But he can keep it in the fairway and putt extremely well, which pays dividends in match play. The West Course is not overly long at 6,855 yards, although Tallent said there are a couple of par-4s – Nos. 9 and 12 in particular – that he struggles to reach in regulation. He parred both in his win over Osborn.
“The only thing I have going is this rough is really hard to play out of and I hit the ball in the fairway a lot,” said Tallent. “And that gives me a little bit of an advantage.”
Andrew Price, Lake Forest, Ill. (9) vs. Philip Lee, White Bluff, Tenn. (24)
Price, 33, thought he was going to coast into the Round of 32 after building a 5-up lead with five to play against Michael Greene on Monday. Then he lost five holes in a row before prevailing in 20 holes. Playing in his third U.S. Mid-Amateur, the insurance agent is already enjoying his best finish, having lost in the Round of 64 two years ago at the Country Club of Birmingham (Ala.).
“I felt like I played good golf,” said Price. “It would have been really bad if I didn’t find a way to win.”
A reinstated amateur who played at the University of Kansas before trying professional golf, Price played in the John Deere Classic on the PGA Tour and two Web.com Tour events in 2005. Since returning to amateur golf four years ago, Price spends time supporting the Misericordia Home, a Chicago-based facility for more than 600 disabled children and adults, including his 31-year-old brother Austin.
Lee, 30, didn’t have quite the same theatrics in his Round-of-64 match, defeating Guilford College men’s golf coach Justin Tereshko, 2 up. A reinstated amateur as of 2012, Lee is a waiter, which gives him time during the day to work on his game. This is his third USGA championship and second U.S. Mid-Amateur, and the first time he’s advanced to the Round of 32. His girlfriend, Kylene Pulley, qualified for the 2012 U.S. Women’s Open at Blackwolf Run.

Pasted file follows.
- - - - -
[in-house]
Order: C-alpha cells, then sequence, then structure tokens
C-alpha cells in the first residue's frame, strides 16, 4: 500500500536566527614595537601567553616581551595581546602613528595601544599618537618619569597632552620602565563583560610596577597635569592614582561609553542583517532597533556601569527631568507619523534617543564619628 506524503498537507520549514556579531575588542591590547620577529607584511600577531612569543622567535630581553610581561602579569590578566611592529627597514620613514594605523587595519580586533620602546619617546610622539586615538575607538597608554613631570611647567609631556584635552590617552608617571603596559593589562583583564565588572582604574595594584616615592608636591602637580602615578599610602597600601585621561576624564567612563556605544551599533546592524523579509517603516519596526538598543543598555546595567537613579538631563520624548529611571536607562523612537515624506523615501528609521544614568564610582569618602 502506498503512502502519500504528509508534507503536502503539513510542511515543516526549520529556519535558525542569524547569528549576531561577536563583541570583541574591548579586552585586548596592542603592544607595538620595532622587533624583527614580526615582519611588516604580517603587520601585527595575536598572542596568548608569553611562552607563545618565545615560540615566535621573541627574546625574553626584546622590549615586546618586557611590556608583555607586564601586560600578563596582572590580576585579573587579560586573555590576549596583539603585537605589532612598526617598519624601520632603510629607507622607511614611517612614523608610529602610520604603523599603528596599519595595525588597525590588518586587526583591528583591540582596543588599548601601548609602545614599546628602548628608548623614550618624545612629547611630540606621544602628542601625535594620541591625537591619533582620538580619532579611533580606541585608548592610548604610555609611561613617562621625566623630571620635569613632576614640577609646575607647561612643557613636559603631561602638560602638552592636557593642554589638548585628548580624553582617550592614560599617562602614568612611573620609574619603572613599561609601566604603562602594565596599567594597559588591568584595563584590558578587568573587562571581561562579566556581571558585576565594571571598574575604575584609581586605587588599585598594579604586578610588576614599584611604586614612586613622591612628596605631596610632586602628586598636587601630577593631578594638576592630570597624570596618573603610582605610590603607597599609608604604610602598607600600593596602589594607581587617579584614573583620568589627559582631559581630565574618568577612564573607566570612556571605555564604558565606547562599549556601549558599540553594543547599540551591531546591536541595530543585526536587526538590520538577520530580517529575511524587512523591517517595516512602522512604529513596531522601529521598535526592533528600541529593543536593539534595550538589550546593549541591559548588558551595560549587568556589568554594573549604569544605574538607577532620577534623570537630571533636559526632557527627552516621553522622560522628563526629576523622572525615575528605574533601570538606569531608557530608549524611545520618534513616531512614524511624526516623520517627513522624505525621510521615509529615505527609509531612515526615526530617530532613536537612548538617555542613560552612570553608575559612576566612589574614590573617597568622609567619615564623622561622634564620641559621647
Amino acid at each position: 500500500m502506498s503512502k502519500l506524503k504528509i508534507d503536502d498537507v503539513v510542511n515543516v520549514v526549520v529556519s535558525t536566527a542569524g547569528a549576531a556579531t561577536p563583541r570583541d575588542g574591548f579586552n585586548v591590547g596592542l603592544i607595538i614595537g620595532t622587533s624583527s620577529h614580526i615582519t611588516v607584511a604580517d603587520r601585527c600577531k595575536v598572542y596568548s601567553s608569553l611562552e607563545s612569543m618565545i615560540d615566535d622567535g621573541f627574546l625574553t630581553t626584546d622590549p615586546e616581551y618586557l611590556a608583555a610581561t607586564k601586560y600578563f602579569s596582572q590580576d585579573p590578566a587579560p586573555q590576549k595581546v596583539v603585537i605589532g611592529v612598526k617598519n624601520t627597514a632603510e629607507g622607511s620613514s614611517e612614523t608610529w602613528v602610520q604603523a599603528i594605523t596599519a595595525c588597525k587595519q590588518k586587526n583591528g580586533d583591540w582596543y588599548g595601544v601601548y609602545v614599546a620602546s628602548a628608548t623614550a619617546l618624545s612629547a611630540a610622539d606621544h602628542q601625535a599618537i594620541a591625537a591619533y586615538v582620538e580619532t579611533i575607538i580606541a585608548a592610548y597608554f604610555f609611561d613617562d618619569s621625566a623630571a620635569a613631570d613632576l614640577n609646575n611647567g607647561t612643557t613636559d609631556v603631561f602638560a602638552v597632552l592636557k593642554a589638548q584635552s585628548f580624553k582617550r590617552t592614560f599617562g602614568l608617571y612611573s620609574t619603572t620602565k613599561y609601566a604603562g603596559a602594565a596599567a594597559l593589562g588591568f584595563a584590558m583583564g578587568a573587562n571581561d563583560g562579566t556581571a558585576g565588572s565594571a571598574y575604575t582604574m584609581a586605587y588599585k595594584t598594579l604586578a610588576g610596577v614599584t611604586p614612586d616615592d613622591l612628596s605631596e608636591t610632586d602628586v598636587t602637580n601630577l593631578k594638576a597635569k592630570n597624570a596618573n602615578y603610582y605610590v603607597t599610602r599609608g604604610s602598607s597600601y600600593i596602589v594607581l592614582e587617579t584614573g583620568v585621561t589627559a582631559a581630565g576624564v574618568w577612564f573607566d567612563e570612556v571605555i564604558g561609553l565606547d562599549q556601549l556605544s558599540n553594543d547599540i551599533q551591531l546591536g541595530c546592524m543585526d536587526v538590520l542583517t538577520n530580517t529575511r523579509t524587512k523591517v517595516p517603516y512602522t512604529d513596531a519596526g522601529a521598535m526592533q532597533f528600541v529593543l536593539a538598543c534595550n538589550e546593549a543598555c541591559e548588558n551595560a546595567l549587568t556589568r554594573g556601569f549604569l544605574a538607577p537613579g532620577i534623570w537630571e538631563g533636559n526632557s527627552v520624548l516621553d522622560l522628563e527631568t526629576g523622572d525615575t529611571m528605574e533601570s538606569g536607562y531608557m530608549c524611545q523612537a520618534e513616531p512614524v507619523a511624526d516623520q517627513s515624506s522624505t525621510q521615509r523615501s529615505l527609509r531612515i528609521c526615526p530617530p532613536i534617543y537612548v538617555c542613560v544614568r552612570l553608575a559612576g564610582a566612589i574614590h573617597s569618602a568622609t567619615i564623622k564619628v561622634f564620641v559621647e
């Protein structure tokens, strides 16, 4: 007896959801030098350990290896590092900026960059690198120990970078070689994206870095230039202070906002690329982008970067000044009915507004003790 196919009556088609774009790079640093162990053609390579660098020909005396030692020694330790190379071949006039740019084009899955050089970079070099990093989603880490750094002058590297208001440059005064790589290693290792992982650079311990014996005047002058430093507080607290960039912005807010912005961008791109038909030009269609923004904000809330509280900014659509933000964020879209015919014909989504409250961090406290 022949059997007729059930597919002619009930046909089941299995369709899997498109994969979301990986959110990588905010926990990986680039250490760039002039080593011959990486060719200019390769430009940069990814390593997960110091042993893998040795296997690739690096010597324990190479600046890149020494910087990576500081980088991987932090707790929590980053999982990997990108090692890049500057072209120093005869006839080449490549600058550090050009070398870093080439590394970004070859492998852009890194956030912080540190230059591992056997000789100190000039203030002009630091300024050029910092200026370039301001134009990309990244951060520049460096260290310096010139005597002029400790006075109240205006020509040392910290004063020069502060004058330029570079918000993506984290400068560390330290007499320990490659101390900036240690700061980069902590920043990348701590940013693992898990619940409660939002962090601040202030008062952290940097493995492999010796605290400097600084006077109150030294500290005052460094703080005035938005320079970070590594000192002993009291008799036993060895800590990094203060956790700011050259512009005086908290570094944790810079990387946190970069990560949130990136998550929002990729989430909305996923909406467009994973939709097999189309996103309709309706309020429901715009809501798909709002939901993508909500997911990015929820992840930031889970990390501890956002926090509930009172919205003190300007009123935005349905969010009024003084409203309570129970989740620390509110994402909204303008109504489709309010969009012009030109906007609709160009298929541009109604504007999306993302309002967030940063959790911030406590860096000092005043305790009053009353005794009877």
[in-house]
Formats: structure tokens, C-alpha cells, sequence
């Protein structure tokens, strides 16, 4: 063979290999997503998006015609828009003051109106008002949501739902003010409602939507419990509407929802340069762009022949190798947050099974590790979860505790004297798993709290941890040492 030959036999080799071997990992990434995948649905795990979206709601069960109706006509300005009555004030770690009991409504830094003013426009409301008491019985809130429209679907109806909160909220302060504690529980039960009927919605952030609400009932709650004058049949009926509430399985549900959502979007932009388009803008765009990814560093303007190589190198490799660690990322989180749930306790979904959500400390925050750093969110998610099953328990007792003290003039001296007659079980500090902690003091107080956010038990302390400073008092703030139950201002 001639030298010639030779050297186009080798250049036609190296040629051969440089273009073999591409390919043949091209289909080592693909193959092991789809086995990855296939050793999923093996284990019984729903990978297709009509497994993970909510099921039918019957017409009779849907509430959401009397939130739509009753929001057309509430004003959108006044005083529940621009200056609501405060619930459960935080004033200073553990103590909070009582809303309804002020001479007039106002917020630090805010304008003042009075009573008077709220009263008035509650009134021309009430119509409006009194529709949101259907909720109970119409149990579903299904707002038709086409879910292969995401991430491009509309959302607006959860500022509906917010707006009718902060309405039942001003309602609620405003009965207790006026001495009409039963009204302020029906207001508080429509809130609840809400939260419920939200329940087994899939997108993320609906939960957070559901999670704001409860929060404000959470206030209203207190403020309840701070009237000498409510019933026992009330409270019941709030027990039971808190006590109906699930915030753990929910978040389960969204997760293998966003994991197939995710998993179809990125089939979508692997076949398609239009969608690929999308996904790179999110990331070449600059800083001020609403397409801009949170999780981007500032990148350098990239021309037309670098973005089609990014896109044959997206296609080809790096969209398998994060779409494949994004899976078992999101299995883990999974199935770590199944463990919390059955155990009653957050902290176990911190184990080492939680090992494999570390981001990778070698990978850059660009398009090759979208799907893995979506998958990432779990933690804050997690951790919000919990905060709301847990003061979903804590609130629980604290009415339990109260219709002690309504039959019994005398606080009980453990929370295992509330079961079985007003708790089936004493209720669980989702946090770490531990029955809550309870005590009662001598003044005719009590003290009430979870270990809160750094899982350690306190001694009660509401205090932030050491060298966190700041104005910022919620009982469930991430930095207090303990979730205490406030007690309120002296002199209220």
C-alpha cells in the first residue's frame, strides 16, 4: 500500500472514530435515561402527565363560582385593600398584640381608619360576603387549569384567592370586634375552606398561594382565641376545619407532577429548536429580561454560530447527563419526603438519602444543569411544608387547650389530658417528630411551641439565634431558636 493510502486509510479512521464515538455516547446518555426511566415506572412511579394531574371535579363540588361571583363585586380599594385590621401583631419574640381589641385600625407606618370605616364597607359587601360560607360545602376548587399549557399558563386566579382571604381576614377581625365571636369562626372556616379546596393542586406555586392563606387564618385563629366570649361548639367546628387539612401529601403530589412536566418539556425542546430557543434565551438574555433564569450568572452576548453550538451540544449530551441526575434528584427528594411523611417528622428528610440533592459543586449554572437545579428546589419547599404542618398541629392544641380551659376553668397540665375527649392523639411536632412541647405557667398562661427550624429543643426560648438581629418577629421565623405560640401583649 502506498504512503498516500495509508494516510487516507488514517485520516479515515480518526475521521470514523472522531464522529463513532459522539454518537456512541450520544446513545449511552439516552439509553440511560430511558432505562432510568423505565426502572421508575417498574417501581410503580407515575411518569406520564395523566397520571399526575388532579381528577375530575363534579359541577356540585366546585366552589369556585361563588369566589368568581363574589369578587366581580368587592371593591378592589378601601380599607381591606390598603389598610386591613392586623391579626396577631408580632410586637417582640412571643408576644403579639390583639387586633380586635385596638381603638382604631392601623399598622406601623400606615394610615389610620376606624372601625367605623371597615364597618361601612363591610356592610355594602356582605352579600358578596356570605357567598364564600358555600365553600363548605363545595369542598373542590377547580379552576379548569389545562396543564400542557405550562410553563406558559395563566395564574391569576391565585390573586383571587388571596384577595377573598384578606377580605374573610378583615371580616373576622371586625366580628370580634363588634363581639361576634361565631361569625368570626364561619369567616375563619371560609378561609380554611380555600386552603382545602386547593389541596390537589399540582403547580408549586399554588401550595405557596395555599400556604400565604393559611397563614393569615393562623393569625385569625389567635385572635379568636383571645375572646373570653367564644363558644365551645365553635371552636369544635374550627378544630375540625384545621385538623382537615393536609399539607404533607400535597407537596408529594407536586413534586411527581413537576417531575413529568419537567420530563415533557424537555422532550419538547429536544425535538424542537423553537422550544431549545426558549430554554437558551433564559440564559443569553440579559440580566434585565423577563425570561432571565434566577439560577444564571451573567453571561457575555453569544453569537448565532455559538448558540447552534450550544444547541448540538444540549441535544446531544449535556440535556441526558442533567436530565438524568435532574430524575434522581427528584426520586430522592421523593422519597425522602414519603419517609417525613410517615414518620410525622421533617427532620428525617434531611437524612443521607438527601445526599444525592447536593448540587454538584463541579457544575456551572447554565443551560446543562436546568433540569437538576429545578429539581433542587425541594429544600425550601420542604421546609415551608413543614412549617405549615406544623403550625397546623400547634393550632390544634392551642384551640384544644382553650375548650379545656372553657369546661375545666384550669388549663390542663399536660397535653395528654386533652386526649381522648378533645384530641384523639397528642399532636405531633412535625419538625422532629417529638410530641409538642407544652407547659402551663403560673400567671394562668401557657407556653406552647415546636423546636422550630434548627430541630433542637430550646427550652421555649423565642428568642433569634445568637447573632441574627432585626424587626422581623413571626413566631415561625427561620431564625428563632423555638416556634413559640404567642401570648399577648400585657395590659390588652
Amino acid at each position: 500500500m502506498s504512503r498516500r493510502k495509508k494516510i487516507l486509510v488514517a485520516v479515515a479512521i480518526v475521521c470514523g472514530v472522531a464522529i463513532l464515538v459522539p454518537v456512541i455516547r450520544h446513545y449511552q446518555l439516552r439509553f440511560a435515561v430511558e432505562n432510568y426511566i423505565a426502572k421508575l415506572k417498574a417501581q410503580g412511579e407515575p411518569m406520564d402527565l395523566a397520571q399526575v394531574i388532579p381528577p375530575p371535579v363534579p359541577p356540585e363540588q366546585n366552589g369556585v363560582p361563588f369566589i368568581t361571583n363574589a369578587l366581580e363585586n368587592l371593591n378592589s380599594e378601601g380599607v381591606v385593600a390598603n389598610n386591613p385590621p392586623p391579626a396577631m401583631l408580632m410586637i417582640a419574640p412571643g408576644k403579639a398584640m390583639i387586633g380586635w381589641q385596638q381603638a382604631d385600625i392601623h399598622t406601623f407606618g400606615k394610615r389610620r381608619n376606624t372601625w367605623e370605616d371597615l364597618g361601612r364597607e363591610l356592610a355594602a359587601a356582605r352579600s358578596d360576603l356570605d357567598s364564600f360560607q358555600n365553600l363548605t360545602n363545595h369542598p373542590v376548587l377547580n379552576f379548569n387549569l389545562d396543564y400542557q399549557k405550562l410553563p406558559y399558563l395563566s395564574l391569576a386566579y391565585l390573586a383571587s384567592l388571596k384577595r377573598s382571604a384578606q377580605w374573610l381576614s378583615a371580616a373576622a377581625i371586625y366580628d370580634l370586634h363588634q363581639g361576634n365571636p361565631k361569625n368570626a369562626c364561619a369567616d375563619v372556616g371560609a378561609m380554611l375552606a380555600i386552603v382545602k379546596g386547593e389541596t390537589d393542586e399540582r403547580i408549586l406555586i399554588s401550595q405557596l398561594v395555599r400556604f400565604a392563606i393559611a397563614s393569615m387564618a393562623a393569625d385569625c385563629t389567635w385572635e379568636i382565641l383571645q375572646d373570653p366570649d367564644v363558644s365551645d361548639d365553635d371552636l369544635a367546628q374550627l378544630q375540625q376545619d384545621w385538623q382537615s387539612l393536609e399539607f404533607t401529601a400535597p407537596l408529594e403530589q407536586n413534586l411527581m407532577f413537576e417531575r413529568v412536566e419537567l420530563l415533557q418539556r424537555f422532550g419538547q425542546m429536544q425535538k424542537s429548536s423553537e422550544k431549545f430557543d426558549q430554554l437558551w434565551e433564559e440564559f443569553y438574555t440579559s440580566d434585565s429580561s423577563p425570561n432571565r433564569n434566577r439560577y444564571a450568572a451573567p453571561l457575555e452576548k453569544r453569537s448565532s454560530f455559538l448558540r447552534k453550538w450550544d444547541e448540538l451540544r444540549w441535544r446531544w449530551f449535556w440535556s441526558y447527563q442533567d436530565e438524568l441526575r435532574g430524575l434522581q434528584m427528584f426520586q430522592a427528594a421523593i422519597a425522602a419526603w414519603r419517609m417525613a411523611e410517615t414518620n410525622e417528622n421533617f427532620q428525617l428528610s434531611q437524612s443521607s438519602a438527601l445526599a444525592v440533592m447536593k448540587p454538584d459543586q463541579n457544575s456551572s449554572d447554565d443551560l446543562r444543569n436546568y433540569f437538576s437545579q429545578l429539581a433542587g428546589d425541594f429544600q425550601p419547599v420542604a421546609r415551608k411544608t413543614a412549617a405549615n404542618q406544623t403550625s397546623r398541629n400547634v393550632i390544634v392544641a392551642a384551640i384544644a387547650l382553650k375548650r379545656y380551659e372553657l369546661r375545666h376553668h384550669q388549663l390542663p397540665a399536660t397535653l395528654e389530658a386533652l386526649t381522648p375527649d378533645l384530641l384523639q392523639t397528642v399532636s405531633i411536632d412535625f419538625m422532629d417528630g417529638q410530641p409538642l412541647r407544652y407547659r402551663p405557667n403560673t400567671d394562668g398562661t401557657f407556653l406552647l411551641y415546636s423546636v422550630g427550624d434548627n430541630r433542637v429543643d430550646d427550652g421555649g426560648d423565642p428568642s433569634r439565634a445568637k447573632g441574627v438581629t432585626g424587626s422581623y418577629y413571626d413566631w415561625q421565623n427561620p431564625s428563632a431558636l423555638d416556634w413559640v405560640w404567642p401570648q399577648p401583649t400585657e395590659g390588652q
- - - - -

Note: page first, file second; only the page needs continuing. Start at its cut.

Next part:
Jess Daley, Palm Beach Gardens, Fla. (13) vs. Erik Heggelund, Seattle, Wash. (45)
Daley, 37, who played at Northwestern with 2011 PGA Tour Player of the Year Luke Donald, recently regained his amateur status. The medical supply business owner is making the one-hour commute this week from his home. Daley hasn’t played in a USGA championship since the 2001 U.S. Open at Southern Hills Country Club. He also qualified for the U.S. Amateur in 1998 and 1999, the latter of which saw Donald advance to the semifinals.
Daley and Heggelund, 36, likely will have plenty to chat about since both attended high school in Washington; Daley was a high school state champion in 1996 and won the Washington State Amateur two years later. Heggelund never left the the state for college, attending the University of Washington in Seattle. The insurance consultant is a career amateur who made his USGA debut in May at the U.S. Amateur Four-Ball Championship.
David Gies II, Charlotte, N.C. (15) vs. Bob Royak, Alpharetta, Ga. (18)
This is another young-vs.-old matchup with Gies, 26, meeting Royak, 54, one of six players 50 or older to qualify for match play. Gies works at the Quail Hollow Club, site of the PGA Tour’s Wells Fargo Championship and the 2017 PGA Championship. The former University of North Alabama golfer is competing in his first Mid-Amateur and fourth USGA championship. This is Royak’s fifth U.S. Mid-Amateur and ninth USGA championship. In 2007, he won the Atlanta Open as an amateur after regaining his status 12 years earlier. He and his wife, Patricia, own a technology staffing and consulting company. The Albany, N.Y., native graduated from the University of Tampa in 1983.
David Shefter is a senior staff writer for the USGA. Email him at email@example.com.